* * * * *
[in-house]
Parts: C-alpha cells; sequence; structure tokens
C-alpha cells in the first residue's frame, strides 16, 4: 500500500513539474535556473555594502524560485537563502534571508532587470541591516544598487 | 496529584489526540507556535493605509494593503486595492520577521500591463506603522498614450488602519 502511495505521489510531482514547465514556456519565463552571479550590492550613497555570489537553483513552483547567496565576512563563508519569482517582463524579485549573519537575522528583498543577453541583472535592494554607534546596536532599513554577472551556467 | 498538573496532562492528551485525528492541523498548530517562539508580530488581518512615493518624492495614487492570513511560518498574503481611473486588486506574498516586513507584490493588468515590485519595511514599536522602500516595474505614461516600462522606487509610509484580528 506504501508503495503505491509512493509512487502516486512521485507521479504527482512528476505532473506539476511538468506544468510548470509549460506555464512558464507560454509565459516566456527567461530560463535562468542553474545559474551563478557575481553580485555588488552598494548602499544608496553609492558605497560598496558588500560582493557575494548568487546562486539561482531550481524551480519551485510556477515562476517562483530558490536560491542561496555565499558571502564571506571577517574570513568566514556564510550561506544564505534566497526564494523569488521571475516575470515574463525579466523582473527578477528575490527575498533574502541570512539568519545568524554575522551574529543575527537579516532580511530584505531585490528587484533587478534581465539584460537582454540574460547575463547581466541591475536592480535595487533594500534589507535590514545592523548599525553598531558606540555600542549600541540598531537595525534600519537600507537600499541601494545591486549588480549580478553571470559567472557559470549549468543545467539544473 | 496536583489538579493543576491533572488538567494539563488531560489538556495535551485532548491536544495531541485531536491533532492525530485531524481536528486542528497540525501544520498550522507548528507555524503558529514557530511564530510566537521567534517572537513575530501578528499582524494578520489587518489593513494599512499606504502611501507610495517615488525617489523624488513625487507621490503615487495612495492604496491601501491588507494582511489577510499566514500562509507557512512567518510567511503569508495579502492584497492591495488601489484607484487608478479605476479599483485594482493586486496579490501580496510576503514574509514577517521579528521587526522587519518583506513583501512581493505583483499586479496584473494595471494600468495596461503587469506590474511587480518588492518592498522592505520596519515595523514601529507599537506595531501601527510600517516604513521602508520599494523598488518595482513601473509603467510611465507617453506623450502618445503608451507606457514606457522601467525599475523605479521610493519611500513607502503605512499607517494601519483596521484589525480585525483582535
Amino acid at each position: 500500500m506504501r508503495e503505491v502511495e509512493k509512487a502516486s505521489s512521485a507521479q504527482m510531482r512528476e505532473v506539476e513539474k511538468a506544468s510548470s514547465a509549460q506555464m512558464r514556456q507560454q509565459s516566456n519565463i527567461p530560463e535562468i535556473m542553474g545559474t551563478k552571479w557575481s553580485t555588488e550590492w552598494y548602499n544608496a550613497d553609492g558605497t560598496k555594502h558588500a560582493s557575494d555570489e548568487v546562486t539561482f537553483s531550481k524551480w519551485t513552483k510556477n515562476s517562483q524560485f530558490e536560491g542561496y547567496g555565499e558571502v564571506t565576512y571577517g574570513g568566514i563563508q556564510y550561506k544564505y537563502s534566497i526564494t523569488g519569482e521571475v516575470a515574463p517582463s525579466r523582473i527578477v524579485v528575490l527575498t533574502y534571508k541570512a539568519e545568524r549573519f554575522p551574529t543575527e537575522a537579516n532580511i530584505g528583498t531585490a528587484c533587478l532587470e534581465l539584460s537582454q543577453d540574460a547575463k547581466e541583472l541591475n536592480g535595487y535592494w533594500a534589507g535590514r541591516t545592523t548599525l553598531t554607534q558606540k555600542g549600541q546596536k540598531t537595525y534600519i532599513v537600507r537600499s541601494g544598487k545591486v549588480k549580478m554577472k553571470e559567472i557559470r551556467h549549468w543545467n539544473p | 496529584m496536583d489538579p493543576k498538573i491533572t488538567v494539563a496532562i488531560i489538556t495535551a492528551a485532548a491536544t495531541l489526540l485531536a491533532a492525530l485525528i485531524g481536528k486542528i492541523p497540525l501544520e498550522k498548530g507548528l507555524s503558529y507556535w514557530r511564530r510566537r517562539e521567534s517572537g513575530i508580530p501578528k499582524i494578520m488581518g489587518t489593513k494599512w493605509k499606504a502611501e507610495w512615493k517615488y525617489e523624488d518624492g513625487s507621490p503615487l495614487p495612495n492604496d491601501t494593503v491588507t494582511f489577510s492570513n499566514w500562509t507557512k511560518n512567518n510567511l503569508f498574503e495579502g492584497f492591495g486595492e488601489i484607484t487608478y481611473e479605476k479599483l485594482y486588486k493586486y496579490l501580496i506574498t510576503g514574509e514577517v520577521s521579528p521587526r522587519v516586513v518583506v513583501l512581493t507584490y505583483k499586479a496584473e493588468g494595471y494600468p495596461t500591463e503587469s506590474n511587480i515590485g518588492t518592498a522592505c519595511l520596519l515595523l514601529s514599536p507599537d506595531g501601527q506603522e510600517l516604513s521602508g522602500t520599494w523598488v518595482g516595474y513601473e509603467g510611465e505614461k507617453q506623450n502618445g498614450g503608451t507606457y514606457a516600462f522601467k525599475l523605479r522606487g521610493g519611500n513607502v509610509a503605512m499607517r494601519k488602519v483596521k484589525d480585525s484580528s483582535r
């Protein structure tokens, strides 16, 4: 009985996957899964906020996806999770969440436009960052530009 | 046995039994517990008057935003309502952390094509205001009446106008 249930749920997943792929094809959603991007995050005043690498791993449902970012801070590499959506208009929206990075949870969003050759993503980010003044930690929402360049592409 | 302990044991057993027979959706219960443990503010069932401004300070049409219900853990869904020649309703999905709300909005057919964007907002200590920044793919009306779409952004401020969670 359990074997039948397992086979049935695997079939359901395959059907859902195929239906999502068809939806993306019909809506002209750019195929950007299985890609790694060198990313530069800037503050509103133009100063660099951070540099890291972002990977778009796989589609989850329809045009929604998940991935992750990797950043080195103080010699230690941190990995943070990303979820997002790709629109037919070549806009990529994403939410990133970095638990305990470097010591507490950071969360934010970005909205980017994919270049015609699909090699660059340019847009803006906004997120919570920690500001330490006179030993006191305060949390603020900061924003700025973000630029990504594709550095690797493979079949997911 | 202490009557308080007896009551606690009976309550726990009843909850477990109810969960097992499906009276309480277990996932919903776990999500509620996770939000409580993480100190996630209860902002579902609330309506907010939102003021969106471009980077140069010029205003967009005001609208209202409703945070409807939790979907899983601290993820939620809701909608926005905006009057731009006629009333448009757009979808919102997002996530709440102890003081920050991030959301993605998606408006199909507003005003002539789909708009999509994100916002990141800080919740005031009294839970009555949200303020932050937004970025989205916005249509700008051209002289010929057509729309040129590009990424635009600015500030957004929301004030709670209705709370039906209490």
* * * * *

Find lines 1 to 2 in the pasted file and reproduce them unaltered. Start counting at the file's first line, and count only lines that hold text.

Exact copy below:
[in-house]
Parts: C-alpha cells; sequence; structure tokens